I come from a large family, so there is room for lots of opinions, and we have them all. Fortunately, within the container of our family life––siblings and spouses, adult nieces and nephews with more spouses––we seem to be able to hold all of these conflicting ideas. When hearing each other’s opinions we tread carefully in response. Somewhere we have learned that no opinion is worth the loss of a relationship.

I know that is not the case with all families.

Some family relationships are so toxic that separation is the only healthy thing to do. Barring abuse and other forms of cruelty, however, all other opinions are really just small stuff in light of the expansiveness of God. I think COVID-19, despite our national disagreements on how to move forward, may be teaching us that.

Is there a way we can imitate God, keep our circles wide to contain all, and still be faithful to ourselves? Yes, and my family provides an opportunity for me to practice such an inclusiveness.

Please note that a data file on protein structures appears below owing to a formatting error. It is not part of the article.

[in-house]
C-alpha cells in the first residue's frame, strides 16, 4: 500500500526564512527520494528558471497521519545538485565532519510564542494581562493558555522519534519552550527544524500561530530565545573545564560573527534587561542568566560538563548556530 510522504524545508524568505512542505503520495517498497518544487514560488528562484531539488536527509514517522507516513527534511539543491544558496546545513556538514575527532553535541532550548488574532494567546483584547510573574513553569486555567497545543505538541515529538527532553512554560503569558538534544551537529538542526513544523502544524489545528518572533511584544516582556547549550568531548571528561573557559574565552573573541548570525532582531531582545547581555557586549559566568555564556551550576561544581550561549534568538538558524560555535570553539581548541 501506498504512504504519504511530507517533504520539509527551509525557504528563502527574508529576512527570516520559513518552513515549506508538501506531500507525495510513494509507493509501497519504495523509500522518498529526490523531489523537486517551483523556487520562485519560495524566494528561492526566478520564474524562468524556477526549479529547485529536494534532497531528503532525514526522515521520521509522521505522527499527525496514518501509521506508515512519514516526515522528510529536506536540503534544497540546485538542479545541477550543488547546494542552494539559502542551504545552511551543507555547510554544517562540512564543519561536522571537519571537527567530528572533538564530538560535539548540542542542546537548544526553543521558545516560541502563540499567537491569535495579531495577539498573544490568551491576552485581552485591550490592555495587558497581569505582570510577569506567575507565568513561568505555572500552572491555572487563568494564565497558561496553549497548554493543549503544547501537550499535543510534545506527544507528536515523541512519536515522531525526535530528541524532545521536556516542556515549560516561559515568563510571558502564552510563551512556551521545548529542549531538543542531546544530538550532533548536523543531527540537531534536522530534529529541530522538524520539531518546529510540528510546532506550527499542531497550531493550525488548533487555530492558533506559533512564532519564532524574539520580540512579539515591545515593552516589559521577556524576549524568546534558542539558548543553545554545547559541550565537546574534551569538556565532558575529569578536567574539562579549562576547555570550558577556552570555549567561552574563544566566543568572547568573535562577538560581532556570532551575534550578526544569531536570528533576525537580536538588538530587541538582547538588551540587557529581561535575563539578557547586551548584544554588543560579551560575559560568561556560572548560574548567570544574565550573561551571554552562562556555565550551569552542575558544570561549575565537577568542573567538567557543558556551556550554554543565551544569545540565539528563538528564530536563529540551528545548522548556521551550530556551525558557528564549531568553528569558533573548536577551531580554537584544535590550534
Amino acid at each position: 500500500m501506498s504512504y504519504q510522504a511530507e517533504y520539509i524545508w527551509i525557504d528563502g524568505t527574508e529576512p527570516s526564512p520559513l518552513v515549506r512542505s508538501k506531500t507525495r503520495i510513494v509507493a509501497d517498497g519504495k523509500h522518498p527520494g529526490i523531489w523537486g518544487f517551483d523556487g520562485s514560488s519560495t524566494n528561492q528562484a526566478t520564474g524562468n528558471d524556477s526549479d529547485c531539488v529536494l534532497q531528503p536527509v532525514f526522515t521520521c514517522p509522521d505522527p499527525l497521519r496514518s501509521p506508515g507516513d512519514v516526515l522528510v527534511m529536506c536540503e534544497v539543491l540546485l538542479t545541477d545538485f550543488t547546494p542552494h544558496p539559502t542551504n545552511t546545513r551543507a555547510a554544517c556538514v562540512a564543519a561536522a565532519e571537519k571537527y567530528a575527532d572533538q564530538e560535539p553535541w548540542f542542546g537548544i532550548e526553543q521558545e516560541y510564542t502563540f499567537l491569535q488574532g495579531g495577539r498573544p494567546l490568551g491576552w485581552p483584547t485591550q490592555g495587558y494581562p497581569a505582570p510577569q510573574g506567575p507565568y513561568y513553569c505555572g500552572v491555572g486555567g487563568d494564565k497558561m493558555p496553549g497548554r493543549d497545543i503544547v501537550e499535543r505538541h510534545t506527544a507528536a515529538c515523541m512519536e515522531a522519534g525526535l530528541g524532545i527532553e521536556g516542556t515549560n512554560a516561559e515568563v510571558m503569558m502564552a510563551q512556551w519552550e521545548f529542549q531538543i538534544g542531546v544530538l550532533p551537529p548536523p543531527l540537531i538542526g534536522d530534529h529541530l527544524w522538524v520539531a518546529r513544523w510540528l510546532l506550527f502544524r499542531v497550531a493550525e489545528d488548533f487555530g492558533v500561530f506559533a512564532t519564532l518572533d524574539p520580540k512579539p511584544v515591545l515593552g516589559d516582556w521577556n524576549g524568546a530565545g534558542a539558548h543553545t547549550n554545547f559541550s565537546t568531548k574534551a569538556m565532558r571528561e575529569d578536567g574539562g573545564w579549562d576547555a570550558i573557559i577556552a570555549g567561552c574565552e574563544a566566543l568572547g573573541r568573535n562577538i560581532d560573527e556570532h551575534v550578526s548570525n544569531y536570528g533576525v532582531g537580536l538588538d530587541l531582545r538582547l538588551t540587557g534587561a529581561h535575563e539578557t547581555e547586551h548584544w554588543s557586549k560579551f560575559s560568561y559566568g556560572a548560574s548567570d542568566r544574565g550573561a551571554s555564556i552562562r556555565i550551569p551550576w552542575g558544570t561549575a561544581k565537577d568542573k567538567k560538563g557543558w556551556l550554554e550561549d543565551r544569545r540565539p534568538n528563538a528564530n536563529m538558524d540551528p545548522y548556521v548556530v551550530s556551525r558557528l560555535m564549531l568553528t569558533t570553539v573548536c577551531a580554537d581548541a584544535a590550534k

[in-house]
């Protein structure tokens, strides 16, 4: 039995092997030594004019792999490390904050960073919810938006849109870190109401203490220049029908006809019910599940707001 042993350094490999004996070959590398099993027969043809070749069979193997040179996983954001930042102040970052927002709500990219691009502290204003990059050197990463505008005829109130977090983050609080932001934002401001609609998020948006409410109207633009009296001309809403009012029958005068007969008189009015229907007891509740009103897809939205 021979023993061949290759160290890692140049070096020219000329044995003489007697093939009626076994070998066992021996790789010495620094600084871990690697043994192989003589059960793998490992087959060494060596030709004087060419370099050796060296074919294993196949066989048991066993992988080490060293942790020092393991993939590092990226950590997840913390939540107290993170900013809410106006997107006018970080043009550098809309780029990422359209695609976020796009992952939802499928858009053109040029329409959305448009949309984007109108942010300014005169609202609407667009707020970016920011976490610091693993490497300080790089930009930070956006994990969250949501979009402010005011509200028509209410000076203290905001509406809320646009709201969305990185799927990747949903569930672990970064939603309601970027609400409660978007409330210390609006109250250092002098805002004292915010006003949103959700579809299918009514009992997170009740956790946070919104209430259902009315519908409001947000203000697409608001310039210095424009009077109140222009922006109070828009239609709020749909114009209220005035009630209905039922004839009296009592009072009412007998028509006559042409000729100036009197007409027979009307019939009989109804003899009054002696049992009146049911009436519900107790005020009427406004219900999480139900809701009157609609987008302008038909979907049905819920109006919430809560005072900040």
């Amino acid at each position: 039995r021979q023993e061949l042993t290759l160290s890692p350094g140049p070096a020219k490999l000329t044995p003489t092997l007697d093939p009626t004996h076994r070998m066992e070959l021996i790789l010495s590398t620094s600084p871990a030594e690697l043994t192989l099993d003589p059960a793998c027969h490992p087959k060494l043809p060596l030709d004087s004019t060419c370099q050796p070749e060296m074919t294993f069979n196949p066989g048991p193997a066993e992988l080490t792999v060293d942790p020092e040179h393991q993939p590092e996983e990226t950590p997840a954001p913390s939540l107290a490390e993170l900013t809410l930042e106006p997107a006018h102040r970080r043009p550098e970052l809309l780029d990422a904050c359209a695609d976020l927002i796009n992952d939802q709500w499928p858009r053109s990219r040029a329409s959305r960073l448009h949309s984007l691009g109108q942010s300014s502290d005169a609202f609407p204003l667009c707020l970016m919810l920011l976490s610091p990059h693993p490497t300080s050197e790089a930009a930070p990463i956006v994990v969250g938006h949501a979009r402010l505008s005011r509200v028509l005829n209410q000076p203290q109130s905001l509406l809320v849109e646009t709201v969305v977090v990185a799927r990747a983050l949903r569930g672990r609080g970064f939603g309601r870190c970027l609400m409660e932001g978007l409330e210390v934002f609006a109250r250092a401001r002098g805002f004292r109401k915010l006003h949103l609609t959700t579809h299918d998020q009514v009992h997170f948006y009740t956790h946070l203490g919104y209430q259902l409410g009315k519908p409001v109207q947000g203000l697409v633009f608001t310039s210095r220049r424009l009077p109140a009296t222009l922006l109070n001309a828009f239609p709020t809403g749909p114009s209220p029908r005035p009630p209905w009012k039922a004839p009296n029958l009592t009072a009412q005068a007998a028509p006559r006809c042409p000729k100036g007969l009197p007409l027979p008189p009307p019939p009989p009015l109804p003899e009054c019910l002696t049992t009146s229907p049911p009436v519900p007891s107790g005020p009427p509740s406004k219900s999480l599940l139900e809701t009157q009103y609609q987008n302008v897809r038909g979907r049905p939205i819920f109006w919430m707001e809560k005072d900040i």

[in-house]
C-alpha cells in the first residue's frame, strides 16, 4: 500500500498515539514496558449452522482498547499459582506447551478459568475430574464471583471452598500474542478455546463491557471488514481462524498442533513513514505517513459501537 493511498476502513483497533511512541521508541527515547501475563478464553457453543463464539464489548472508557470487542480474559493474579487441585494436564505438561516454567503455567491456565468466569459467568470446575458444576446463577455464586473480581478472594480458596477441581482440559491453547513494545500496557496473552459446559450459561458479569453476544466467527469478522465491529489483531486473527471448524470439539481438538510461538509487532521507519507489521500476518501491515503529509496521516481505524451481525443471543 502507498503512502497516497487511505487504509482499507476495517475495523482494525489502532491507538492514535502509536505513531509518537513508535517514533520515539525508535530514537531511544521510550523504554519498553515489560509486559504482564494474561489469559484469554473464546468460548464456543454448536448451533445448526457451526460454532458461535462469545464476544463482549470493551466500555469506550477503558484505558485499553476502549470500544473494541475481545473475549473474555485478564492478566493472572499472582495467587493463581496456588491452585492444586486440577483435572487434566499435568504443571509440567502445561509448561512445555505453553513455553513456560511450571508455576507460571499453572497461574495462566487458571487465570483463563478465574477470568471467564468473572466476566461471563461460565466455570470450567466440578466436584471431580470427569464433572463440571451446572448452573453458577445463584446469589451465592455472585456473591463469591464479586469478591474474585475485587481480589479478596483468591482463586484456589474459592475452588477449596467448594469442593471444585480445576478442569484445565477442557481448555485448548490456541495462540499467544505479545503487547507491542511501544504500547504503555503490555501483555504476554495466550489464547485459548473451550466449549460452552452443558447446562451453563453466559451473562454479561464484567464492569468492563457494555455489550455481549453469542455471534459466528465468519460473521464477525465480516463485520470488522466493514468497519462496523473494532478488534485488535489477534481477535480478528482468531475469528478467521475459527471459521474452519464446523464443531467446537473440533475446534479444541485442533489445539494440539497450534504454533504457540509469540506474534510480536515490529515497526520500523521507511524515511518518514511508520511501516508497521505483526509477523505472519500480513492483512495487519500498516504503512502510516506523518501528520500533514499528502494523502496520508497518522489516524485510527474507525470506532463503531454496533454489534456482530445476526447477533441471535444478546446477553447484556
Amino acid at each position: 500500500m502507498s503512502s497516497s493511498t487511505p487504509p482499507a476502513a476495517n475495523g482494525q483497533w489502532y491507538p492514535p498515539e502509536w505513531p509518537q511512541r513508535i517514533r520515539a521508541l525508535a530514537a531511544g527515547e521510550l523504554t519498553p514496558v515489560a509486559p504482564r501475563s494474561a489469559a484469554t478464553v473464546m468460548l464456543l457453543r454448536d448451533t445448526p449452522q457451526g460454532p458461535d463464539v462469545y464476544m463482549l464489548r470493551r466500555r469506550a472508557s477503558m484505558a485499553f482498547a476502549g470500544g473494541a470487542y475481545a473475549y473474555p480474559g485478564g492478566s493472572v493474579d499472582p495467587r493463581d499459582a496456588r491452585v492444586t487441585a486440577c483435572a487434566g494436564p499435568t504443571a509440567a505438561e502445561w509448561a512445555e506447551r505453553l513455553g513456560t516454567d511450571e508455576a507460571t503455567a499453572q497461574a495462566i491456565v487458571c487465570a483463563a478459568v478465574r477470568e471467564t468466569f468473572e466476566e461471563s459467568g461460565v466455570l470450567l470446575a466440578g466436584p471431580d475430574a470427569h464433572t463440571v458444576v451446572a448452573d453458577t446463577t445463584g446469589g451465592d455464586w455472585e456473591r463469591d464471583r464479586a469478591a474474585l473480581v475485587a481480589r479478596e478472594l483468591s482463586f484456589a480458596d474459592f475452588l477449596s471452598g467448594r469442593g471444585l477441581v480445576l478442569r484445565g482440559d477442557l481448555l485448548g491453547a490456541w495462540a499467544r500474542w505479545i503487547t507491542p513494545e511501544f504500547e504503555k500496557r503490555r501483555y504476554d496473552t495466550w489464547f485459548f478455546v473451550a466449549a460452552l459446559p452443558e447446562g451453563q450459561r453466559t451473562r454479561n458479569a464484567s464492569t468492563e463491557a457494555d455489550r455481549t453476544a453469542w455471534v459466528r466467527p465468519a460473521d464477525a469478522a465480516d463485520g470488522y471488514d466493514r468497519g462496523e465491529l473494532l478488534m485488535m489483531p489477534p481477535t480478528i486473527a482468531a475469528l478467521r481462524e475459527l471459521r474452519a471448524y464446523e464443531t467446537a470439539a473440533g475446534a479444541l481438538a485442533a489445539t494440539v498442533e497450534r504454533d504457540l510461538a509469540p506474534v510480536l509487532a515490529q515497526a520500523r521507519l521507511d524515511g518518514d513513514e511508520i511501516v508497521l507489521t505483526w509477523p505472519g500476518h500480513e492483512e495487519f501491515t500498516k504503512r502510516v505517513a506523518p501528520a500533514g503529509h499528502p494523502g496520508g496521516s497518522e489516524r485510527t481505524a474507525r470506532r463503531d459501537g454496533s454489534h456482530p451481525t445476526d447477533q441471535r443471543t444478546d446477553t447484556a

I would be the first to admit that honoring the beliefs of family members that are different from mine is not always easy. Often I think (to myself, though my loved ones see through me), they are just wrong. But if I stay with it, focus on what matters, just as sticking with my exercises keeps my body strong, I can enlarge the circle of my point of view to make room for those beliefs contrary to mine. Fortunately I love family members, so I have an incentive to do this. Besides, being in relationship with them is a good way for me to practice doing so with those who think differently within the larger world.